Africa starts 2020 bat­tling ex­trem­ism, Ebola and hunger

Antelope Valley Press - - Second Front -

JO­HAN­NES­BURG (AP) — A tragic air­line crash with far-reach­ing con­se­quences, cat­a­clysmic cy­clones that may be a har­bin­ger of the fu­ture, the death of an African icon and a new leader who won the No­bel Peace Prize. These African sto­ries cap­tured the world’s at­ten­tion in 2019 — and look to in­flu­ence events on the con­ti­nent in 2020.

The bat­tles against ex­trem­ist vi­o­lence and Ebola will also con­tinue to be ma­jor cam­paigns in Africa in the com­ing year.

Cy­clone Idai ripped into Mozam­bique in March, killing more than 1,300 peo­ple, mak­ing it “one of the worst weather-re­lated dis­as­ters ever to hit the south­ern hemi­sphere,” ac­cord­ing to the U.N. A month later Cy­clone Ken­neth roared into north­ern Mozam­bique, killing more than 50 peo­ple.

This was the first time in recorded his­tory that Mozam­bique had two ma­jor cy­clones, prompt­ing some to worry that the coun­try, with a 1,000-mile In­dian Ocean coast­line, may be prone to more storms as a re­sult of cli­mate change.

Across Mozam­bique more than 2.5 mil­lion peo­ple re­main in ur­gent need of as­sis­tance, ac­cord­ing to the U.N. Mozam­bique also starts 2020 trou­bled by on­go­ing at­tacks on ve­hi­cles in the coun­try’s cen­tral area and by Is­lamic ex­trem­ist at­tacks in the coun­try’s North.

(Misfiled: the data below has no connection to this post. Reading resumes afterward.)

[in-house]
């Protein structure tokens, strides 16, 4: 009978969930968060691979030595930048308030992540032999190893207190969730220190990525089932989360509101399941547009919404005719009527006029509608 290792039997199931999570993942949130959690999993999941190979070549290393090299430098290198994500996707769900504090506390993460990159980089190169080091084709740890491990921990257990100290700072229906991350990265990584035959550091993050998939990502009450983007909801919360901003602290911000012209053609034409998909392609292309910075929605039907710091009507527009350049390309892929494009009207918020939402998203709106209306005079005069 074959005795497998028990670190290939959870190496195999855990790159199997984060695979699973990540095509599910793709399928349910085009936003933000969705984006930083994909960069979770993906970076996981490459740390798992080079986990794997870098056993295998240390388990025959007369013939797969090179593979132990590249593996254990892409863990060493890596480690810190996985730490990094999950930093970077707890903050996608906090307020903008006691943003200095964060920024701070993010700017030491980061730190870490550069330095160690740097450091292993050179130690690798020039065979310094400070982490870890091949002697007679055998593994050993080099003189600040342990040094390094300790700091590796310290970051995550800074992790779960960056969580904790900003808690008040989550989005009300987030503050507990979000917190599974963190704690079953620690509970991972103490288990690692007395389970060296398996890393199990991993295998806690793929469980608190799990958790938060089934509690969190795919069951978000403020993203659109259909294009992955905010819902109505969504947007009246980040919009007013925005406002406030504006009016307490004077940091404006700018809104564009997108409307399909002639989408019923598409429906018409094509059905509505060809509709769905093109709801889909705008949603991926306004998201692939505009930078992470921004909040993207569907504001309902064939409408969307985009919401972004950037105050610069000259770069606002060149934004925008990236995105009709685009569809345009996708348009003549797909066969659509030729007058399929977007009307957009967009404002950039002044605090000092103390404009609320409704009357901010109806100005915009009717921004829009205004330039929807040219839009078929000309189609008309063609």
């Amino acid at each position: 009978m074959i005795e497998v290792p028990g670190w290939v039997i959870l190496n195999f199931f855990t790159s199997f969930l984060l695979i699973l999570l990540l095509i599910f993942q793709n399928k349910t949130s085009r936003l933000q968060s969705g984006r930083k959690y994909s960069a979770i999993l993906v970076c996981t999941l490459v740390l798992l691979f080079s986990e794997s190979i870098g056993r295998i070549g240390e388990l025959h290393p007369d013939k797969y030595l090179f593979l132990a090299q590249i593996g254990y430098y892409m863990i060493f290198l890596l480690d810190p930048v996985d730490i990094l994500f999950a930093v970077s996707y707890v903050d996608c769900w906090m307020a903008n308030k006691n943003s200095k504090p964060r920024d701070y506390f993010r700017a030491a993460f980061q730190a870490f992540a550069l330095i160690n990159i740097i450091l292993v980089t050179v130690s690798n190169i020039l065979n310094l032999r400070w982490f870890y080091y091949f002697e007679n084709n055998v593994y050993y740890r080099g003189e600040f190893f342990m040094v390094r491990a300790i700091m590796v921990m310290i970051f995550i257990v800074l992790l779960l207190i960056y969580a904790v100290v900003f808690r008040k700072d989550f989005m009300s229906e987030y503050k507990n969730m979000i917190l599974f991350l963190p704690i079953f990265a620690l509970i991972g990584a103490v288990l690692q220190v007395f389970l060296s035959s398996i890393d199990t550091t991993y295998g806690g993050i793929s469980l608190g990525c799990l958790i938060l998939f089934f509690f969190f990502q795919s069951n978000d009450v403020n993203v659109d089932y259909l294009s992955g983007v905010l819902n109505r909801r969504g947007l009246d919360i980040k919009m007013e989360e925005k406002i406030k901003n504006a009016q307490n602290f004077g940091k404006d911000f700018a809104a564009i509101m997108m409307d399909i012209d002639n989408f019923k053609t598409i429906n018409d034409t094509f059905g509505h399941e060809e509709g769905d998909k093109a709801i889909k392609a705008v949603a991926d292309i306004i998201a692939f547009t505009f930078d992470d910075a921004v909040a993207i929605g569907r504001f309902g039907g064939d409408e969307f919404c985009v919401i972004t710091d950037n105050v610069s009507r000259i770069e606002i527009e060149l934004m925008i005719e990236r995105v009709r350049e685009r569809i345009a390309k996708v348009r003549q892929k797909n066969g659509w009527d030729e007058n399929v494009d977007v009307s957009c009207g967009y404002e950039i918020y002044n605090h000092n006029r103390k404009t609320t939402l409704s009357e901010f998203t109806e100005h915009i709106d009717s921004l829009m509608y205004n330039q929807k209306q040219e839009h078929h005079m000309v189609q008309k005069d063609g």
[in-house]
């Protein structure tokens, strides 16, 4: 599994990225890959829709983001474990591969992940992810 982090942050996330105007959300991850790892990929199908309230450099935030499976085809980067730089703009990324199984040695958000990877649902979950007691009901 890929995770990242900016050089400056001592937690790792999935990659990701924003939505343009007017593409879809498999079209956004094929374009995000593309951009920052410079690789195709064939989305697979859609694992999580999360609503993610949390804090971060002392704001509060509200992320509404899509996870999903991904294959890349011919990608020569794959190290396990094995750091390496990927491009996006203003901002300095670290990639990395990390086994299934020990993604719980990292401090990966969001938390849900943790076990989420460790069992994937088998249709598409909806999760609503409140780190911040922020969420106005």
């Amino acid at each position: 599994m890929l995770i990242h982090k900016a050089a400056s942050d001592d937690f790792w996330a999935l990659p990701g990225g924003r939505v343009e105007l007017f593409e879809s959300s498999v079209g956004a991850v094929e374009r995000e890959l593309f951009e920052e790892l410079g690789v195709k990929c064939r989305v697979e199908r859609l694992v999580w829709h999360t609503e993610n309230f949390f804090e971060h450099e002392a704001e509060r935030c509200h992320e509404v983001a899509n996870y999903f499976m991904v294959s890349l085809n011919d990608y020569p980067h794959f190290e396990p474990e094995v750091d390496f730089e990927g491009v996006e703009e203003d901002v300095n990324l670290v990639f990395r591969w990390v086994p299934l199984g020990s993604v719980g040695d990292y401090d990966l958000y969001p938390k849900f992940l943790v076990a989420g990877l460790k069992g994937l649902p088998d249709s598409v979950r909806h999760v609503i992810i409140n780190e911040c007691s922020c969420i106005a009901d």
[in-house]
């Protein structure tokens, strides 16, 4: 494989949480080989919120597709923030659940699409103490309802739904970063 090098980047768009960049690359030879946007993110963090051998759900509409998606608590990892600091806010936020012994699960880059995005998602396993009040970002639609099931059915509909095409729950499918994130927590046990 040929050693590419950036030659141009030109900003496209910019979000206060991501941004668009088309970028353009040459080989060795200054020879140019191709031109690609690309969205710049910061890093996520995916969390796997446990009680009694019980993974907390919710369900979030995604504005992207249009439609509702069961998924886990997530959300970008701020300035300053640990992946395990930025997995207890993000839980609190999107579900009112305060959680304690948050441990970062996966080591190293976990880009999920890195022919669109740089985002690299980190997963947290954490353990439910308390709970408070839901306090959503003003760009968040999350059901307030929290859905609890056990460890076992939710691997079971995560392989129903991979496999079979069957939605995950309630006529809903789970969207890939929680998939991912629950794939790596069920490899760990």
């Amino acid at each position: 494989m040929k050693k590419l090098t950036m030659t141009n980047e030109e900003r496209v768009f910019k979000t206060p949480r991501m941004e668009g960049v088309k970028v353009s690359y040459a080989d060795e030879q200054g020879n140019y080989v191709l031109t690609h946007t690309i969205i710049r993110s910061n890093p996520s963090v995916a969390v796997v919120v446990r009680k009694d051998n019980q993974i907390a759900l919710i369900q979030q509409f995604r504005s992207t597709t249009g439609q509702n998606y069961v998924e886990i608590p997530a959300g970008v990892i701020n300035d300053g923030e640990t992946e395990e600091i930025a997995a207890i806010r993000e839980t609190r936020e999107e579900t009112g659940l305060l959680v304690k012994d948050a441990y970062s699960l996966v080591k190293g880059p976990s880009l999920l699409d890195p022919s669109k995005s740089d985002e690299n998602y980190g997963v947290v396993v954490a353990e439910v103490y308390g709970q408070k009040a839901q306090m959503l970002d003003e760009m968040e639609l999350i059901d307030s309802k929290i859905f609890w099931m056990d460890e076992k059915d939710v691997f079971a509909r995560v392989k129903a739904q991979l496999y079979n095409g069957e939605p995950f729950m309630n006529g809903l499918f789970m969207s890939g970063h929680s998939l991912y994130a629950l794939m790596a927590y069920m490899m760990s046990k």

Ex­trem­ist vi­o­lence con­tin­ues to vex Africa from the east to the west.

2019 be­gan with ex­trem­ist vi­o­lence. In Kenya in Jan­uary, in­sur­gents launched an as­sault on a lux­ury ho­tel and shop­ping com­plex in Nairobi that killed at least 14 peo­ple.

The year came to an end with ex­trem­ist at­tacks across the con­ti­nent.

A bomb in So­ma­lia killed 78 peo­ple, in­clud­ing many univer­sity stu­dents, in the cap­i­tal, Mo­gadishu, on Dec. 28, the dead­li­est at­tack in years. So­ma­lia’s al-Shabab, al­lied to al-Qaida, claimed re­spon­si­bil­ity for the bomb­ing.

In Nige­ria ex­trem­ists linked to the Is­lamic State group cir­cu­lated a video show­ing 11 hostages, most of them Chris­tians, be­ing ex­e­cuted. They were thought to be killed on Christ­mas Day. The ex­trem­ist group, which calls it­self the Is­lamic State West Africa Prov­ince, said the cap­tives were ex­e­cuted as re­venge for the killing of Is­lamic State group lead­ers in Iraq and Syria in Oc­to­ber.

Congo starts the year wag­ing a dif­fer­ent kind of war — a cam­paign against Ebola, which has killed more than 2,200 peo­ple since Au­gust 2018. The med­i­cal ef­fort to con­trol the sec­ond dead­li­est Ebola out­break in his­tory has been se­verely ham­pered since the start by the pres­ence of sev­eral armed groups in eastern Congo, the epi­cen­ter of the epi­demic. It was hoped that new vac­cines would help con­trol the out­break more quickly, but the vi­o­lence has ham­pered those ef­forts.

Congo’s Pres­i­dent Felix Tshisekedi, elected in 2019, said in Novem­ber that he was op­ti­mistic that the Ebola out­break would be ended be­fore 2020, but the epi­demic con­tin­ues through­out Eastern Congo.

Associated Press

In this April 29 file photo, a woman shows one of her feet af­ter walk­ing in the mud near a site where two houses were crushed by the col­lapse of a mas­sive, sprawl­ing dump­site fol­low­ing rains from Cy­clone Ken­neth, in Pemba city on the north­east­ern coast of Mozam­bique.

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